Conclusion, March 24
On March 15, I received a text from my friend that she had received a call from the foreigners’ police informing her that my new permit was ready. She had given them her number so that there was no confusion between Slovak and English, and I had opted not to have the permit sent to me because of confusion over mail that had been happening in my apartment building. Because I knew it would not be as much of an ordeal to pick up the permit, I opted not to go immediately. I had already made plans for Friday, March 17, and did not want to cancel any more classes. Thus, I told my friend that I would go to Petržalka the next Friday.
The night before, my phone turned itself off and I could not get it to turn back on. As a result, I could not set up the directions to Hrobákova 44 in GPS, nor could I call for a taxi. I tried to set something up that might work and set my alarm for 3:00 a.m. out of a sense of paranoia that my memory of the relative ease of picking up the permit was a fiction. Sleeping through the alarm again, I awoke at 4:00 a.m. and decided there was no point in heading down there now because, if I did need to get there earlier to pick up the permit, I was already too late. I slept for another two hours and couldn’t sleep anymore, so I did some work while waiting for the cell phone store to open in order to get my phone fixed.
Once the phone was fixed, it occurred to me that, with the typically thinned out crowds after lunch and the fact that I had reason to hope that this would be an easier process, I should try to go down there by 12:30. I asked my friend if she was available and she said she would meet me down there around 1:00 p.m.
When I arrived, I received a ticket with 642 and the sign read up to 622. I saw someone I know who told me that he had been there since 11:30 p.m. the previous night. He was attempting to renew his permit as well and this was his fifth time coming down this month, the first time not even getting a ticket because he had arrived at 6:00 a.m. Not having had to deal with the foreigners’ police very directly when he first arrived, I believe this was his first time experiencing it. I asked him if he knew about the list or the new “find the last person” systems and he did not. I tried to explain things a little bit and suggested he may need to be a bit more aggressive about not losing his place in line if he had to return yet again. He also told me that, that first day he’d come down, he was very frustrated and found an officer manning the section of the building that deals with people with EU passports in order to complain. The officer told him that he would just have to come back the next working day, to which my acquaintance said he couldn’t very easily keep taking time off from work just to try to submit his legally required paperwork to stay in a country which had no legal reason to prevent him from staying. The officer said he could just “go home” then.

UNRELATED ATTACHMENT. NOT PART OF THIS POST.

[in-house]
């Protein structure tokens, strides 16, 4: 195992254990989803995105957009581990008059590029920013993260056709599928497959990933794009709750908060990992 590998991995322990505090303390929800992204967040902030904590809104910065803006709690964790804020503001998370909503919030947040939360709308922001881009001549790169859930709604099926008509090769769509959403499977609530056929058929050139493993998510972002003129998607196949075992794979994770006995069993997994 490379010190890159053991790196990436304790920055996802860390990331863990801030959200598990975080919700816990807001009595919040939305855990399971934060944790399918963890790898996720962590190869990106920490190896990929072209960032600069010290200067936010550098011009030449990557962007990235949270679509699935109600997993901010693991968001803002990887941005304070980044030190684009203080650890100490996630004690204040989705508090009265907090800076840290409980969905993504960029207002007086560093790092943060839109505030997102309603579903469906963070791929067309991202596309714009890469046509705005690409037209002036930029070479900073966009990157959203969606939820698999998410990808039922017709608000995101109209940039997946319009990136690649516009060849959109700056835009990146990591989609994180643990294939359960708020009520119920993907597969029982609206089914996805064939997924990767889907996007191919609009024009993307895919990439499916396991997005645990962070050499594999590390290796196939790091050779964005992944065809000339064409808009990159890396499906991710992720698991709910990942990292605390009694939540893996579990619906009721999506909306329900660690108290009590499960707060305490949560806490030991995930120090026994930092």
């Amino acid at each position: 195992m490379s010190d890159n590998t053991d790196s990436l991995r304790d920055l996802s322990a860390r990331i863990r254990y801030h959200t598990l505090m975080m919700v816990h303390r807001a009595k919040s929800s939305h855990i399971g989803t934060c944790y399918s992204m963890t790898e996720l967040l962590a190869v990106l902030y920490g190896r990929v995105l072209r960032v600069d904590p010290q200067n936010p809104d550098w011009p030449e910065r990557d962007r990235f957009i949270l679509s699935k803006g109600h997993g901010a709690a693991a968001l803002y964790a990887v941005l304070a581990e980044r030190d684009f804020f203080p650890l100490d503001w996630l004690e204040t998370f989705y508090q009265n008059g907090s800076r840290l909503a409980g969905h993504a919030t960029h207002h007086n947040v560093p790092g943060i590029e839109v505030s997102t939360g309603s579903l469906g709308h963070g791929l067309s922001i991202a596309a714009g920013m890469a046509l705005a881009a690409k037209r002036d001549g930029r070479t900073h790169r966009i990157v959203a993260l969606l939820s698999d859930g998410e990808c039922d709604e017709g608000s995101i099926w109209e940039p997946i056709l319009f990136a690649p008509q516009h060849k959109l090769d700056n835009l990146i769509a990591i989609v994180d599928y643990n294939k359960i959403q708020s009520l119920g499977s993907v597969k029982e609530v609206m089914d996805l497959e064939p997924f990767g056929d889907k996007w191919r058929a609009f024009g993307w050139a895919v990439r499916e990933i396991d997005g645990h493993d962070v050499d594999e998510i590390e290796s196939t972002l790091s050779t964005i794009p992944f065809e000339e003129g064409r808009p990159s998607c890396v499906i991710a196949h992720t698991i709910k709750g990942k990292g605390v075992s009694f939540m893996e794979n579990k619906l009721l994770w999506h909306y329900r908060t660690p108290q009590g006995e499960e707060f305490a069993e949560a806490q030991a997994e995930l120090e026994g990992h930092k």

While waiting, an American who was working with a facilitation representative was complaining about the system, and I got the feeling he may have been trying to set up permits for a number of employees, but I may have misunderstood what I overheard. My friend arrived and the numbers were up to 628. She went on her phone to do some work and I paced and killed time however else I could think to do. By about 2:00 p.m., I noticed my acquaintance entering the room to submit his paperwork.
Around 2:30, 642 came up and my friend and I walked through that door, which opens onto a small room with two desks, both of which were occupied. The officer asked for my old permit and my passport, showed me the document outlining my rights as a third-country national permitted to stay in Slovakia and asked me to sign one copy of it. She made some additions to my file—indicating dates, stamping some documents and signing others—entered some information into her computer, and returned my passport. I went to the second ticket machine where I paid the processing fee and returned to the officer to give her confirmation of having done so and she gave me the new permit.
We were out the door by about 2:45. I caught the eye of the American and he looked confused and possibly angry but perhaps just tired. My friend called for a cab and we chatted with my acquaintance, who had finally been able to submit his paperwork, and with a Turkish medical student who was there for the third or fourth time. I felt oddly guilty about having only been there for two hours to pick up the permit. However, I also know that I need to go through the process once again in the summer and that I have to begin collecting paperwork yet again in May. We got in the cab and returned to Staré Mesto.
James Griffith teaches political thought and philosophy at the Bratislava International School of Liberal Arts